The Grenfell Tower – Bridge Over Troubled Water charity single

At least 79 people are now missing, presumed dead, following the fire in west London at the Grenfell Tower. A charity single organised by Simon Cowell was released on Wednesday with all the money raised going to those affected by the fire. The music video is very emotional and gives you a glimpse of the suffering endured.

The original song Bridge Over Troubled Water was performed by Simon and Garfunkel. Paul Simon wrote the song about providing comfort to a person in need. It started as a modest gospel hymn but became more dramatic as he put it together. Speaking in the documentary The Making of Bridge Over Troubled Water, Simon said, “I have no idea where it came from. It came all of the sudden. It was one of the most shocking moments in my songwriting career. I remember thinking, ‘This is considerably better than I usually write.” It is one of the most covered songs in history…

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Stormzy : ‘Yeah, I don’t know where to begin so I’ll start by saying I refuse to forget you

I refuse to be silenced

I refuse to neglect you

That’s for every last soul up in Grenfell even though I’ve never even met you

That could have been my mum’s house, or that could have been my nephew

Now that could have been me up there

Waving my white plain T up there

All my friends on the ground trying a see up there

I just hope that you rest and you’re free up there

I can’t feel your pain but it’s still what it is

Went to the block just to chill with the kids

Troubled waters come running past

I’mma be right there just to build you a bridge yo”

When you’re weary (Robbie Williams)

Feeling small (James Blunt)

When tears are (Rita Ora) in your eyes (Craig David) I’ll dry them all (Bastille)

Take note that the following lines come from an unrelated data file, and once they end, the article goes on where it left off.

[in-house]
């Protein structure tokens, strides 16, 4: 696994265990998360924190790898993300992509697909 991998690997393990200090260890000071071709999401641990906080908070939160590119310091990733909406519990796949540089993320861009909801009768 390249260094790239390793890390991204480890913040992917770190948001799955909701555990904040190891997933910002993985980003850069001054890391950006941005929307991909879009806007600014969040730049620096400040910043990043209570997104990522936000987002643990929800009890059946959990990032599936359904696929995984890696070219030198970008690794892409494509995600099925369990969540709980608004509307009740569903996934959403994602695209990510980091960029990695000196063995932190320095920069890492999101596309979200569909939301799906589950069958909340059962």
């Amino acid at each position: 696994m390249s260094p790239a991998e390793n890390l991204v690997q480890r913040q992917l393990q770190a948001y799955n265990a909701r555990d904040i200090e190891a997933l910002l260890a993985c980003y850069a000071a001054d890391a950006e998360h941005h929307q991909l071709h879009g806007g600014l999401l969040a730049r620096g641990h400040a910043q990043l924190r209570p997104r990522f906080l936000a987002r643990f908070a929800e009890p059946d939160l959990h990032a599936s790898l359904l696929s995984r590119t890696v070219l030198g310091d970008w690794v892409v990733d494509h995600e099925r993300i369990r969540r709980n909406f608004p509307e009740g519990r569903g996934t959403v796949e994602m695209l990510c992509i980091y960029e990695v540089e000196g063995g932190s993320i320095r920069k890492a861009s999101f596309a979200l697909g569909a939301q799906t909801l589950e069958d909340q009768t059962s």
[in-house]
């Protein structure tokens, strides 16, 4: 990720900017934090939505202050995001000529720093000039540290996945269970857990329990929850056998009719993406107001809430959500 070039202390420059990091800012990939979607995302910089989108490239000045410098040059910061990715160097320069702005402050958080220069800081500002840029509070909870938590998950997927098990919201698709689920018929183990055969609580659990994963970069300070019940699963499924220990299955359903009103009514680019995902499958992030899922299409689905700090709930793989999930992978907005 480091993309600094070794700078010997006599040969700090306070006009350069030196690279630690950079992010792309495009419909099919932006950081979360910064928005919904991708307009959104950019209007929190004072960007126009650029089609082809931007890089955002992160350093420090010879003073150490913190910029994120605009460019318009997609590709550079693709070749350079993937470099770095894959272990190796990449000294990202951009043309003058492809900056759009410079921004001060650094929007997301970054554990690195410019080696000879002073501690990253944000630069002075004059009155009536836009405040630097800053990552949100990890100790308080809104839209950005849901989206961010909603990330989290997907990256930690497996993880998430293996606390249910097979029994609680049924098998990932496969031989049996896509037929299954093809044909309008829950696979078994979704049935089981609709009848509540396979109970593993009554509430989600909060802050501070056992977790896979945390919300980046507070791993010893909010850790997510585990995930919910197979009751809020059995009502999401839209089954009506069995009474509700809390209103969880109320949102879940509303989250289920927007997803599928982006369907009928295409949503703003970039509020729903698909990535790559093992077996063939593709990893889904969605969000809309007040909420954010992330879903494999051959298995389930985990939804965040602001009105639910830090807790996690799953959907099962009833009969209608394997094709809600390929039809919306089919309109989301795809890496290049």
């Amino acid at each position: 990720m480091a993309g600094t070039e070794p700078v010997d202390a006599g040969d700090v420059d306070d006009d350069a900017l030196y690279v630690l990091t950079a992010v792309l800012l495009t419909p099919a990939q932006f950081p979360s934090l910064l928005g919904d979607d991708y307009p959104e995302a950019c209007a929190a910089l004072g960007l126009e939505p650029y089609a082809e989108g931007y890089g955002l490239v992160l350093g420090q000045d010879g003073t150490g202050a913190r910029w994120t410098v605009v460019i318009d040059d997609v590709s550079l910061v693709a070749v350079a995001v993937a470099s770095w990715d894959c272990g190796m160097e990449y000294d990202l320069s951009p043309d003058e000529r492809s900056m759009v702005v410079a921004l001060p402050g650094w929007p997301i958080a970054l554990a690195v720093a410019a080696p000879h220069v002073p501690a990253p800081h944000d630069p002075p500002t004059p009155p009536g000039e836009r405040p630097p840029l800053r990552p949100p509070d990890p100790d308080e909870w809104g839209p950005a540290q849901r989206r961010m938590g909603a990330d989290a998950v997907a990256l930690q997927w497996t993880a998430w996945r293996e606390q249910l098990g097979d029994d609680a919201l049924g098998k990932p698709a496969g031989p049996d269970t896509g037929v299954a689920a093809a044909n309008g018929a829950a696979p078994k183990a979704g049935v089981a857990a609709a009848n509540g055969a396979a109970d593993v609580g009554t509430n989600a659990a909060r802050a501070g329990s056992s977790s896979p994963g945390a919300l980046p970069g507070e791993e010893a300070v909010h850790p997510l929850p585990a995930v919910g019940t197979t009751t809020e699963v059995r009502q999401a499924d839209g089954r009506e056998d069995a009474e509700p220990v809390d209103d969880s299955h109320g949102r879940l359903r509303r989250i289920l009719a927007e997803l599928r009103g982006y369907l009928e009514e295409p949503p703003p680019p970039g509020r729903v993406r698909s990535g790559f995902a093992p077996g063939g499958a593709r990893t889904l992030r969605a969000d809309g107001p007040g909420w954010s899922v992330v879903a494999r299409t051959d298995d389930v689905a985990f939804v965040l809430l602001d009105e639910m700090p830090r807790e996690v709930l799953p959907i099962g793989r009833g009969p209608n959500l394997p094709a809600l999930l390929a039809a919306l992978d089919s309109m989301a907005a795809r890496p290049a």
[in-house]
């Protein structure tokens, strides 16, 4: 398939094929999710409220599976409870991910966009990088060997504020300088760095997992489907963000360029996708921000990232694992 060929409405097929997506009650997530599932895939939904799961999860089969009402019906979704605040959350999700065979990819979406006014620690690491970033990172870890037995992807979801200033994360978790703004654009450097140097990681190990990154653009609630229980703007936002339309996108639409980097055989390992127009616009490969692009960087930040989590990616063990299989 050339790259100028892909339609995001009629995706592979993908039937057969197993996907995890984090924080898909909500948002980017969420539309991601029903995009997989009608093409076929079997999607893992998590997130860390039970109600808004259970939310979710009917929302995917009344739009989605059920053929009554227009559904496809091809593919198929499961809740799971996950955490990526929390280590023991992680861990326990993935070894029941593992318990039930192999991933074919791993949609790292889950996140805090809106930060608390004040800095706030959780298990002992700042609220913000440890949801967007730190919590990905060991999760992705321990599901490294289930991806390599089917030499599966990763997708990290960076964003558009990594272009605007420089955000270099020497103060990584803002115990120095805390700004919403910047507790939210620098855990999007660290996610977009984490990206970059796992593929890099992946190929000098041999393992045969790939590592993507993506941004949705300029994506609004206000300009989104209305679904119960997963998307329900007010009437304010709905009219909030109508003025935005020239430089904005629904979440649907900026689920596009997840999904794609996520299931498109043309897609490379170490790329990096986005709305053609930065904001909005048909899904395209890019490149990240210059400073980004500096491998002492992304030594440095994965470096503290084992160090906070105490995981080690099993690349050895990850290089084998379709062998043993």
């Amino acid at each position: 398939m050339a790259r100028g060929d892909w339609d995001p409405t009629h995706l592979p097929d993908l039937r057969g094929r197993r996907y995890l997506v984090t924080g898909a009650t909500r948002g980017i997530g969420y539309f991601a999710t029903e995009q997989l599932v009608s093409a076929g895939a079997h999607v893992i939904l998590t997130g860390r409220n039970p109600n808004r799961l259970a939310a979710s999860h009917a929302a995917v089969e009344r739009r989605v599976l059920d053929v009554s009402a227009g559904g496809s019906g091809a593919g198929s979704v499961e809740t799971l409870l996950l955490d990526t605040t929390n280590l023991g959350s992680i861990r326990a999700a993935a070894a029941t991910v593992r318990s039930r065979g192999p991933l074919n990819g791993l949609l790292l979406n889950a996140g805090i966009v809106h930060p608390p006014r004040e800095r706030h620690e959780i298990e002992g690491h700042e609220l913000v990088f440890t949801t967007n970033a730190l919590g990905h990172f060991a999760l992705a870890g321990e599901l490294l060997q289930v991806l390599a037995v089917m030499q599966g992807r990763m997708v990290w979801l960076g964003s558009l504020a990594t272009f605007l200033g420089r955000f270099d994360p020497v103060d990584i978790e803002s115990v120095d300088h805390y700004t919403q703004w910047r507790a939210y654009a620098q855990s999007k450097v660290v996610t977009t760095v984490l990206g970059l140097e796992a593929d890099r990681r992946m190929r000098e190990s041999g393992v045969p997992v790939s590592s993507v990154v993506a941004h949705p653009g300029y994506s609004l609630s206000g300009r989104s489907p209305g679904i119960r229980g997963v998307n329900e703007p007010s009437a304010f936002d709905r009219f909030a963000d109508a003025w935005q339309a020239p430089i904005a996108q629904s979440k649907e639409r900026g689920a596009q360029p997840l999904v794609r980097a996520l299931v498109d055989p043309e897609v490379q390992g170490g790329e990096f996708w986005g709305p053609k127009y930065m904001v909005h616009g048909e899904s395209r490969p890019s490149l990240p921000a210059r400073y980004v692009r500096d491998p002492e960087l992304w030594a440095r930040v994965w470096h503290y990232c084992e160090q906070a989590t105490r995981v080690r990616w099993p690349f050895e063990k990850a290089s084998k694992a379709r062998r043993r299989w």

I’m on your side (Liam Payne)

Oh, when times get rough (Emeli Sande)

And friends just can’t be found (Kelly Jones)

Like a bridge over troubled water (Paloma Faith)

I will lay me down (Louis Tomlinson)

Like a bridge over troubled water (Labrinth)

I will lay me down (Jorja Smith)

When you’re down and out (Leona Lewis)

When you’re on the street (Jessie J)

When evening falls so hard (James Arthur)

I will comfort you (ooo) (Roger Daltrey)

I’ll take your part, oh (Ella Eyre)

when darkness comes ( Anne Marie and Ella Henderson)

And pain is all around (Louisa Johnson)

Like a bridge over troubled water (Robbie Williams, all voices)

I will lay me down (James Arthur)

Like a bridge over troubled water (Choir)

I will lay me down (Rita Ora)

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Is the media biased?

Last week students learnt in an assembly about Fake News how important it is to use skills and knowledge learnt at school from subjects such as History, Geography, Science, English, Media Studies and Maths to question and understand the news. Today an excellent news article in the BBC explores how the British media have received flack for their reporting of the Finsbury Park terrorist and hate crime attack. A useful YouTube video lasting just 3 minutes gives you some much needed advice on how to spot Fake News.